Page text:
2. The handling of VAT (not Elster specific) is an unnecessary cause of complications and not very logical: Despite* VAT merely being collected by businesses on behalf of the IRS**, it counts as income when collected and as cost when either paid out the IRS or paid to other business (based on their bills). This introduces several pointless fields and the need to copy*** data from the one form to the other, where the net result should be 0.**** Really, this should not be income and cost—but positive and negative cash flow: There is no* change, even temporary, in terms of overall net assets and the “accounting balance” —only temporary fluctuations in the bank balance.

    *Looking at practical intent and logic: The formal system might be different, which would explain the illogical procedure.

    **I refer to the German Finanzämter and the general system by “IRS” for convenience and understandability. The correspondence to the U.S. entity is not perfect, however.

    ***It remains the case that data input or calculated in one form cannot be automatically synchronized with other forms referencing the same values, introducing manual steps and potential errors. This is especially absurd, seeing that these values do not really benefit the other forms—a good system would require the IRS to input the values (preferably automatically) based on the forms.

    ****At least once the yearly VAT declaration has lead to a correcting payment over the monthly pre-declarations and pre-payments.

  3. My VAT calculations were partially foiled by some older submitted forms no longer being readable—for no discernible reason.
  4. Various copy actions were made the harder through Elster somehow (likely not deliberately) disallowing the copying of calculated values from the forms. Whereas it is normally not a problem to copy any piece of text from an HTML page, this was simply not possible here. (I did not investigate in detail why this was so, but a brief look at the HTML code makes me suspect that the values were somehow displayed through CSS instead of normal text.)
  5. I tried to save* the EÜR-form with dummy values of “TODO” for some fields where I did not have the values at hand,** wanting to complete the rest and come back to these fields later. This with the particular point that I had now identified all the fields that I needed, allowing me to target these specific fields later—without having to go through the entire document again, costing me additional effort and introducing the risk of missing a field the second time around. Alas, not only were these fields marked as containing errors, but it was impossible to save the form without correcting these errors. (Note: Not send the form, which would have been OK—merely save the form.) Imagine if a code editor refused to save code that did not compile, a text editor text with spelling errors, or a spread-sheet fields with invalid formulae.

    *Thinking back, I am a little uncertain whether I tried to save, just move to the next page of the form, or both. Whichever applies does not alter the idiocy, however.

    **Including some of the aforementioned VAT fields.

    As a workaround, I filled these fields with absurdly large values that would have caused correspondingly absurd totals to appear, (a) giving me a chance to see what fields were picked, (b) making it obvious if a field had been missed. Still, this is suboptimal and introduces a further moment of risk.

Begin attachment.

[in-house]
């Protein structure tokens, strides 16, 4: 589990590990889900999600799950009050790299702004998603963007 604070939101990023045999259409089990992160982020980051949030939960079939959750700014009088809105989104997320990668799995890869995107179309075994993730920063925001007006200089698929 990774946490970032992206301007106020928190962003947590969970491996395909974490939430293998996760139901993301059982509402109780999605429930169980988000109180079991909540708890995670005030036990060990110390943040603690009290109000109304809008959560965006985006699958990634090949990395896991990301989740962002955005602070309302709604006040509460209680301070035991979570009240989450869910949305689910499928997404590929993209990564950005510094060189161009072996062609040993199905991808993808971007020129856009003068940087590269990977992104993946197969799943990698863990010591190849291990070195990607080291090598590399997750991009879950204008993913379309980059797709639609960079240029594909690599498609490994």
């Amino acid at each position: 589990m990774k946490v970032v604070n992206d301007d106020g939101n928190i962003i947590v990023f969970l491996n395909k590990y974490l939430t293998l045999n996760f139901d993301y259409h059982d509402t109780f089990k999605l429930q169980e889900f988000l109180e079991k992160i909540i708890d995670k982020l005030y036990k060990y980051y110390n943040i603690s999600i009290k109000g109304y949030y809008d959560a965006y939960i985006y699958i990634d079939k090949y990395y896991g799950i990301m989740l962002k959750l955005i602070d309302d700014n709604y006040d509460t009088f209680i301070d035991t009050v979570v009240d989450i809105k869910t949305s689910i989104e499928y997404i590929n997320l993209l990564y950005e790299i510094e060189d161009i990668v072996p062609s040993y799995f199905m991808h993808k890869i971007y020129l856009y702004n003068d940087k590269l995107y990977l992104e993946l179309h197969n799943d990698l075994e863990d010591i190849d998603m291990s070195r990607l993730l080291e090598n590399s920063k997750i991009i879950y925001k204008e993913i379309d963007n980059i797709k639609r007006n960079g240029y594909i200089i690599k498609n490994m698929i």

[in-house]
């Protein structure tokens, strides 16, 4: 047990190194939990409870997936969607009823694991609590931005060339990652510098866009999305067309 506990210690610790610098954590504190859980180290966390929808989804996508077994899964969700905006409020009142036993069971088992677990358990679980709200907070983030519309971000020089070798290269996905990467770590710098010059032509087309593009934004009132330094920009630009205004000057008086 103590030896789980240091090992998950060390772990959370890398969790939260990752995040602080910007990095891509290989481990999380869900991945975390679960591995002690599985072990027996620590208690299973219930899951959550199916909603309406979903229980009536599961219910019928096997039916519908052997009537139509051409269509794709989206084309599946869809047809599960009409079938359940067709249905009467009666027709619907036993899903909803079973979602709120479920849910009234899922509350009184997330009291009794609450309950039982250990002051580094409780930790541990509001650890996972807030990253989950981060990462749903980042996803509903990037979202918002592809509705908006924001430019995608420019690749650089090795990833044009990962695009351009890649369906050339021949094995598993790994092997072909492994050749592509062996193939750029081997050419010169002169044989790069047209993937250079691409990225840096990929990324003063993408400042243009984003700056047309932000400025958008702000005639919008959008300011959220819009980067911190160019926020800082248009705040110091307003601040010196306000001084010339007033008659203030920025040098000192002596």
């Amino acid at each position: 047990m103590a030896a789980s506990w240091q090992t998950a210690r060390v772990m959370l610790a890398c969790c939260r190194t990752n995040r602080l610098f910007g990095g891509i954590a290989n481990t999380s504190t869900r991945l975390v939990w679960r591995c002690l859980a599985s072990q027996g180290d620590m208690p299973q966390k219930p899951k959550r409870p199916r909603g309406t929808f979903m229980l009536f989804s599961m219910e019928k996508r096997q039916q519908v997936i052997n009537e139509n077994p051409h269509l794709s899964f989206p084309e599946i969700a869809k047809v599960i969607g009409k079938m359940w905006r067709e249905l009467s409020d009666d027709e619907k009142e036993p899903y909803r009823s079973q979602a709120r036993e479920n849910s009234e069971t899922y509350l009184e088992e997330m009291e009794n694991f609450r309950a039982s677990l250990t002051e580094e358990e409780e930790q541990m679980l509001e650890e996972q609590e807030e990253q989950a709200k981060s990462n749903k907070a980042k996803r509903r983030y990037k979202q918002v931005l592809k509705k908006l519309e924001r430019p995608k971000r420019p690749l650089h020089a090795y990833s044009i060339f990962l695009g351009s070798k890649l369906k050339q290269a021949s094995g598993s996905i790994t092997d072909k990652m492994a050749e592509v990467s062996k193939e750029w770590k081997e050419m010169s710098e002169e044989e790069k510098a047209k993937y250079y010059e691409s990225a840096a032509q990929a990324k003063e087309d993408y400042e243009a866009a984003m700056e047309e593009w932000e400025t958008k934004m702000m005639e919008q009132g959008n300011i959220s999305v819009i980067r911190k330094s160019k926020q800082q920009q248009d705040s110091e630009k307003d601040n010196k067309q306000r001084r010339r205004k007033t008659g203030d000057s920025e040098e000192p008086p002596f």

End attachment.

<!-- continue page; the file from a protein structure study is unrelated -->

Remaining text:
Needless to say, the nifty feature of being able to mark (e.g. through a check-box) what fields are relevant-but-still-incomplete is not present.

  6. Many of the forms could be made a lot easier by adding a few central switches that suppress irrelevant parts (“married yes/no” e.g.—someone not married has no possible use for half the “Mantelbogen”; with some reservations for when circumstances change during the year).
  7. The form to send a free-text message to the IRS is particularly idiotic (also see previous discussions for other problems): A reasonable form would have one page, with three fields, viz. identification number, subject, and body. The actual form has several pages, including requests for information like address, company address, data about a spouse, …
  8. Some of the problems (including the previous item?) could be explainable by a conceptual flaw: Instead of Elster being connected directly to the IRS (just like my online banking is connected directly to my bank), it is a “service” provided by another governmental organization that merely sends the data to the IRS in a manner similar to offline tools by third-parties. Without this conceptual flaw, a number of simplifications, e.g. with regard to data input and changes of address, would be possible.
  9. Elster is excruciatingly slow. For instance, to close the one form, open another, copy a value, close the second form, open the first form, and paste the value, takes ages. (And remember that it is not possible to have two forms open in parallel.) Even switching from the one page of the same form to the next, an operation that should be almost immediate, causes a very noticeable delay. (I never timed these operations, but on some occasions it might have been as much as ten seconds.) All in all, I spent several times longer waiting for Elster than I did actually interacting with it.